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Iran abandons hope for WTO accession

Although many thought Iran might finally be able to join the World Trade Organization following the nuclear deal, the Islamic Repubic appears to have lost hope of becoming part of the influential body.
World Trade Organization (WTO) Director-General Roberto Azevedo talks to the audience during the International Poultry and Pork show in Sao Paulo, Brazil August 29, 2017. REUTERS/Nacho Doce - RC1D9C8ECA60

Hope for Iran’s long-overdue accession to the World Trade Organization (WTO) appears to have disappeared. The July 2015 Joint Comprehensive Plan of Action, signed between Tehran and six world powers, has done little to bring about a consensus within the organization to proceed with Iran’s membership bid. Meanwhile, on the domestic front, the Iranian government has little to show in terms of practical action to realize its stated aim of liberalizing the economy.

The WTO’s consensus rules are such that a single opposing, influential member can be enough to reject a country’s accession bid. Iran first applied for membership in the important world body 21 years ago, but its repeated efforts to accede to the organization have long been stalled by the United States.

It was only in 2005 — when Washington decided to use its influence as an incentive for Iran to stay in its then-collapsing nuclear talks with European states — that the country’s accession bid made any progress, and the WTO accepted it as an observer member. A similar opening was expected in the aftermath of the landmark nuclear deal that was signed in 2015. However, this opening was apparently closed with the election and coming into office of Donald Trump as president of the United States.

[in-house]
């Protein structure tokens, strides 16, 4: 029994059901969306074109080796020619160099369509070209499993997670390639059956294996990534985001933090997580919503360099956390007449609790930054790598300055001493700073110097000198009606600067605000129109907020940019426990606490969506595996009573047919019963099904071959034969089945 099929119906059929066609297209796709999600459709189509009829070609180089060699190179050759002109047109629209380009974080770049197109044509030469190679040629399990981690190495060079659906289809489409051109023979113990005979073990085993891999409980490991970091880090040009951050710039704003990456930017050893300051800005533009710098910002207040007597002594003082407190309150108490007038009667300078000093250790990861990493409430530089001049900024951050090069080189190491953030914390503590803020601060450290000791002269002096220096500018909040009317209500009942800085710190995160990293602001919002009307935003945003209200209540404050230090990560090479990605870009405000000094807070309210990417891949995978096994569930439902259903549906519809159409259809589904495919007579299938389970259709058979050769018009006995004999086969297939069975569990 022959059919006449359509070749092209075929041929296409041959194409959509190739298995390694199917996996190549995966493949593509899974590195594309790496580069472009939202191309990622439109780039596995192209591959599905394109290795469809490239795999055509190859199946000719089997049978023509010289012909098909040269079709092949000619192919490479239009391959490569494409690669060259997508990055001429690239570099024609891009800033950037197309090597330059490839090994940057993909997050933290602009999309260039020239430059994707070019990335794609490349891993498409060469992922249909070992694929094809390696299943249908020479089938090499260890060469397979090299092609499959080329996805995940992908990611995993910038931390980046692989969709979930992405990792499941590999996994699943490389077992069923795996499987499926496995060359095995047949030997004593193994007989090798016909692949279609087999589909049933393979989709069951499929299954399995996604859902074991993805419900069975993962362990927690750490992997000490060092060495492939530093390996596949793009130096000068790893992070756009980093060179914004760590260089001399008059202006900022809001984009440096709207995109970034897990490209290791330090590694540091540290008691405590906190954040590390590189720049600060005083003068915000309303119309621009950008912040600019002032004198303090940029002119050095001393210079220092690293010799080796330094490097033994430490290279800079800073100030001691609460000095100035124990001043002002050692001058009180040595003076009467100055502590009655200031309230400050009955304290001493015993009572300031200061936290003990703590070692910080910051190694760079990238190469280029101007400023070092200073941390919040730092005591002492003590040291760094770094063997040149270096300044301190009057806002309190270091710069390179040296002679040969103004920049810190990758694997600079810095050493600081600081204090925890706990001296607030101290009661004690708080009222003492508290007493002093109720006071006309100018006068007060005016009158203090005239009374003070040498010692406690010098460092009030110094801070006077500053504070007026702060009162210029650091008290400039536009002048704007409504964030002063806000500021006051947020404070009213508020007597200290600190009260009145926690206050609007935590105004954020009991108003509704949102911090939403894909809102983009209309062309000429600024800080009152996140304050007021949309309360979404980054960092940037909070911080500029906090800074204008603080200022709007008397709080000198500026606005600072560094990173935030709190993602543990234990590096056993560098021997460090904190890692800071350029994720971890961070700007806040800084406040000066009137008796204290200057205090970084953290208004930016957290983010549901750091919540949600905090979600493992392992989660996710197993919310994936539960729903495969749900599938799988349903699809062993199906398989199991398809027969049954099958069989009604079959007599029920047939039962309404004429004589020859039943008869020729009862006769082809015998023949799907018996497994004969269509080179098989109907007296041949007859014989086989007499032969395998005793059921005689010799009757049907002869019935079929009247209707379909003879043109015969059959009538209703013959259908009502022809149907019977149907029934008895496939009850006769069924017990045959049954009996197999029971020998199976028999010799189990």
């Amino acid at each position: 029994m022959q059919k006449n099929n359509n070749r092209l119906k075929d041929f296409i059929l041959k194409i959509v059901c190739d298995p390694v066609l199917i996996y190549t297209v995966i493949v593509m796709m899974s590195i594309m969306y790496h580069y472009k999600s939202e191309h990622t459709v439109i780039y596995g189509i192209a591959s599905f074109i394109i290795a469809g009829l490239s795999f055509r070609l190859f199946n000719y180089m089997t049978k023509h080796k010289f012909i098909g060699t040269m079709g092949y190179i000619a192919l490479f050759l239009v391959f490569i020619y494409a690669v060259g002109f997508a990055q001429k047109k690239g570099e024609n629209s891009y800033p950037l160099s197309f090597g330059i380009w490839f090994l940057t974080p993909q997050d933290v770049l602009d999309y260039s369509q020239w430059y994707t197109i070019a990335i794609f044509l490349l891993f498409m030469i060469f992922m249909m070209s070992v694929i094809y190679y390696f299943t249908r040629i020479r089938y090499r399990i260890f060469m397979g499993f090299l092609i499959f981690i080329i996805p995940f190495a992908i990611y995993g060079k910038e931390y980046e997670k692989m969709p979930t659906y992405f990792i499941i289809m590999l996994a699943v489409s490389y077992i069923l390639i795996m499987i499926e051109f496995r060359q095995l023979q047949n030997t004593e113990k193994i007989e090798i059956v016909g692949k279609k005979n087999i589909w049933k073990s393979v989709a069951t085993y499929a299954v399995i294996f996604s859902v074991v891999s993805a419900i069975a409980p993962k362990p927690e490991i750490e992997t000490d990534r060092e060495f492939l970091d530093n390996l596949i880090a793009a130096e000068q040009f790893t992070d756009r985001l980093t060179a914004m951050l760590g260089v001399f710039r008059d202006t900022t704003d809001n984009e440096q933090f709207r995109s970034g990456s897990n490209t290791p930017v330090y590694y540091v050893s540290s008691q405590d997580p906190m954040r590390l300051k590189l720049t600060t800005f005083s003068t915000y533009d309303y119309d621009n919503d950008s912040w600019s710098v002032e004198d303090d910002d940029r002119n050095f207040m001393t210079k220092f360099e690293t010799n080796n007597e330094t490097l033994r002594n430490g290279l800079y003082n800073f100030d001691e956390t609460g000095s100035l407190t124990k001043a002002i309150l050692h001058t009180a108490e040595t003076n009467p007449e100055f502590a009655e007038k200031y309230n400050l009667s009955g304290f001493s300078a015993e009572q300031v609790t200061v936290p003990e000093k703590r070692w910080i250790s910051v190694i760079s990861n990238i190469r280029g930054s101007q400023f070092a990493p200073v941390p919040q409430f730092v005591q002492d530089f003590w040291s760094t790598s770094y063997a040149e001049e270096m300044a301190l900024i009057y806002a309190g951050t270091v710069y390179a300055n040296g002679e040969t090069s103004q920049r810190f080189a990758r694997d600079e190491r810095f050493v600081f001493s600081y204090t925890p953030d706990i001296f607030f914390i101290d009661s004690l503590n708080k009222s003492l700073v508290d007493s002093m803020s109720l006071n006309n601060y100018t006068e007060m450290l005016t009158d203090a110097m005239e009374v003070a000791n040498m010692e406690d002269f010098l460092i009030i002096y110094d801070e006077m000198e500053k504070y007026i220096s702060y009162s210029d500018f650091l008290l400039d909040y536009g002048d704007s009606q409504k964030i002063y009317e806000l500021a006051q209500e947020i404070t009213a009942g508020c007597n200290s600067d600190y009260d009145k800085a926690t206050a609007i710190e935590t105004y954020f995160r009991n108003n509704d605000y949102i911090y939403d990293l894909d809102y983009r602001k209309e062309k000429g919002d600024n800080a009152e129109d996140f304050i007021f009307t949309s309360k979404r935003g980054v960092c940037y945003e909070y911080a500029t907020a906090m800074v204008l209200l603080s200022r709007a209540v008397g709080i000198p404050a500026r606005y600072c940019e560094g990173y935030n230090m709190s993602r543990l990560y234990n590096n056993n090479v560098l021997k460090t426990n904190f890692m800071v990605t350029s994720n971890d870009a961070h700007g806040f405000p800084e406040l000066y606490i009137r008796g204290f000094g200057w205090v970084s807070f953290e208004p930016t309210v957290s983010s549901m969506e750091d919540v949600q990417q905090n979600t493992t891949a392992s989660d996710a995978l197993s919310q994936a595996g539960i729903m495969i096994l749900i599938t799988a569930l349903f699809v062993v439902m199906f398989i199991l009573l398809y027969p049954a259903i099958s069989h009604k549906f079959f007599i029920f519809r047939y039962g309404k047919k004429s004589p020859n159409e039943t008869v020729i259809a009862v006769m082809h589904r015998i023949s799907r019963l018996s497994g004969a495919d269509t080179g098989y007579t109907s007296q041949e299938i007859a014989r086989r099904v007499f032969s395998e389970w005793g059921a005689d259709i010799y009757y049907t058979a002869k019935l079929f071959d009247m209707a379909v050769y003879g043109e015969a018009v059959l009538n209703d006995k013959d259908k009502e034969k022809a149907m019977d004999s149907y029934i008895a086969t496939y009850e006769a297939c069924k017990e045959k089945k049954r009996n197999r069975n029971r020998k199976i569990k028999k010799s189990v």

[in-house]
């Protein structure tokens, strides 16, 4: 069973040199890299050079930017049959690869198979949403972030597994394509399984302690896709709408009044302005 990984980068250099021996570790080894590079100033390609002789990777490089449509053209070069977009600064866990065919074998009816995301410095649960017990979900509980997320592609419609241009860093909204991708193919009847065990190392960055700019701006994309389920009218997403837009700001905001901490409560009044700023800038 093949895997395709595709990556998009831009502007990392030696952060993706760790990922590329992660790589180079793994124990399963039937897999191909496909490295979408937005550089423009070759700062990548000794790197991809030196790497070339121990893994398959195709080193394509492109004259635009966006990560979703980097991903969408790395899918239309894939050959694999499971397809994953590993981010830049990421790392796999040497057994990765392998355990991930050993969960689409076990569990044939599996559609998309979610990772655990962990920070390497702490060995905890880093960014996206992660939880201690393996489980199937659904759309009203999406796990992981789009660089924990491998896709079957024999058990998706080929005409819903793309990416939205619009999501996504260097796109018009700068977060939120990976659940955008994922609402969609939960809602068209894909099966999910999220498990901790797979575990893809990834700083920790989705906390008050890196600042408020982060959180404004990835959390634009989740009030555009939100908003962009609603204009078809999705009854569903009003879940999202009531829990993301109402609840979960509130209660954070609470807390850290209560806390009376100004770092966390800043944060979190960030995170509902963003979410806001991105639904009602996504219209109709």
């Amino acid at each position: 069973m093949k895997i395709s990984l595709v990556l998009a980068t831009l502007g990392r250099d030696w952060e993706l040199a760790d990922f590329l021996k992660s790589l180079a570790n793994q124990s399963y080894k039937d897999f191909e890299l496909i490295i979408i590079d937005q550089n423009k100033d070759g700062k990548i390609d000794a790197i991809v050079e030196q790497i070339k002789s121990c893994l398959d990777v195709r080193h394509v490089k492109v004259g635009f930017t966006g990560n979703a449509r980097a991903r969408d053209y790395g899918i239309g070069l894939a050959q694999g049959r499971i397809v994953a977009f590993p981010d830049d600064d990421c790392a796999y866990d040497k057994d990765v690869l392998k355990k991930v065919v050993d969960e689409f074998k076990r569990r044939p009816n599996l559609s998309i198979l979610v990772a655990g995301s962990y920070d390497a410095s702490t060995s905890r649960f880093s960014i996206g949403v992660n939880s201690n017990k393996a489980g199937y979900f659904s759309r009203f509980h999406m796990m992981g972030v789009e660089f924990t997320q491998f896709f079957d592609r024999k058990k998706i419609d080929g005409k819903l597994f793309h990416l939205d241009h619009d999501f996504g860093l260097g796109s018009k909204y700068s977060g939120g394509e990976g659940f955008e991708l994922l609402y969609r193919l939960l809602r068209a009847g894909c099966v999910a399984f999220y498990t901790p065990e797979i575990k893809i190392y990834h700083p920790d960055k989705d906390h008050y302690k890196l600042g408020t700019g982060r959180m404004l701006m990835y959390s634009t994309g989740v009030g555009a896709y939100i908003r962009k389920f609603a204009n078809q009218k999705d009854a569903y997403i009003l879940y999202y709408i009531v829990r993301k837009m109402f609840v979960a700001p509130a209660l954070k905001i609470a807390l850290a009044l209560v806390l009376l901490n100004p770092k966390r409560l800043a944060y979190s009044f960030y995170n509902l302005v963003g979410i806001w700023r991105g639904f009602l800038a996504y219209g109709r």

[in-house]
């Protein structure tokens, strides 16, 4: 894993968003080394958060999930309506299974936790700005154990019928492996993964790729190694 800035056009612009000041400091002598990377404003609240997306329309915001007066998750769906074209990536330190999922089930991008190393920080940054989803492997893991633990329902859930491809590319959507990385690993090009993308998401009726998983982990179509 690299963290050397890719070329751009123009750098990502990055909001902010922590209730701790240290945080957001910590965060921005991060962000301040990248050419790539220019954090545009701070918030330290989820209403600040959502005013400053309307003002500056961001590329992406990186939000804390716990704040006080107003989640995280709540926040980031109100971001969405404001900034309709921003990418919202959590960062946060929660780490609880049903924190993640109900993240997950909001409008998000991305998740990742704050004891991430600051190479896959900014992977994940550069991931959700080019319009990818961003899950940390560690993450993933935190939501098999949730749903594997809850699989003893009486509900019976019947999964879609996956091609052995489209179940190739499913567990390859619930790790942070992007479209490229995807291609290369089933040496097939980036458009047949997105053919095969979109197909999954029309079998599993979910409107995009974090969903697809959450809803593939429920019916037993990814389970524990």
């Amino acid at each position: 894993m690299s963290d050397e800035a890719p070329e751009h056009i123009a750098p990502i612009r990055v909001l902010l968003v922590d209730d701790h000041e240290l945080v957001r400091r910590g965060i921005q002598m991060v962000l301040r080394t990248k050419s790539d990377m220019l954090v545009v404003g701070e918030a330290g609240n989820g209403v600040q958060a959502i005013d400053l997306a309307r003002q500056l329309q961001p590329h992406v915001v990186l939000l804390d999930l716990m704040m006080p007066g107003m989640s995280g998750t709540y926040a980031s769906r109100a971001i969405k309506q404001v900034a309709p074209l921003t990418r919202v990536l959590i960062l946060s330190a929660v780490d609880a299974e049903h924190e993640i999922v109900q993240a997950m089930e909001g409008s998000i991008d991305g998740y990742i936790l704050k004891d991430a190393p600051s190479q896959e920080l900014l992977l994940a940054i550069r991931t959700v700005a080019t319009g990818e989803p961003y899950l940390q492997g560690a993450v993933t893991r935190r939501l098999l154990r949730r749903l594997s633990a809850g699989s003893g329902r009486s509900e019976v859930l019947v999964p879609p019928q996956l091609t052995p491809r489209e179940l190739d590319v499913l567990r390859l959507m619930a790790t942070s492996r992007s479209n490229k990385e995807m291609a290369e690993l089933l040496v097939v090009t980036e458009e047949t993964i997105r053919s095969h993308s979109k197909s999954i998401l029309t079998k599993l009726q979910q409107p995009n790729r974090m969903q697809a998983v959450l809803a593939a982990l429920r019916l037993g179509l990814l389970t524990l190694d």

Iran has not hidden its deflated hopes of joining the world body. Last month, the country’s deputy minister of industry, mine and trade, Mojtaba Khosrotaj, said joining the WTO is no longer a priority for Tehran. This showed the Iranian government’s clear shift away from its optimistic tone in the aftermath of the signing of the nuclear deal.

Trump’s aggressive stances against Iran more broadly, and especially against the nuclear deal, are well-known. His posture is in line with some members of the US Congress, who wrote a letter last year to the US trade representative that lobbied against the Islamic Republic’s accession to the WTO. The legislators said Iranian WTO membership could remove Washington 's ability to impose further sanctions on the Iranian economy.

Meanwhile, a WTO working group tasked with examining Iran’s foreign trade regime continues to await a chairman. The group has not been able to meet since 2005, directly due to the politically motivated veto of Iran’s political adversaries. But even if the working group did meet, Iran’s trade regime would not have much to offer to the WTO, particularly as it does not specify a reliable road map for turning the state-dominated Iranian economy into a free and competitive one.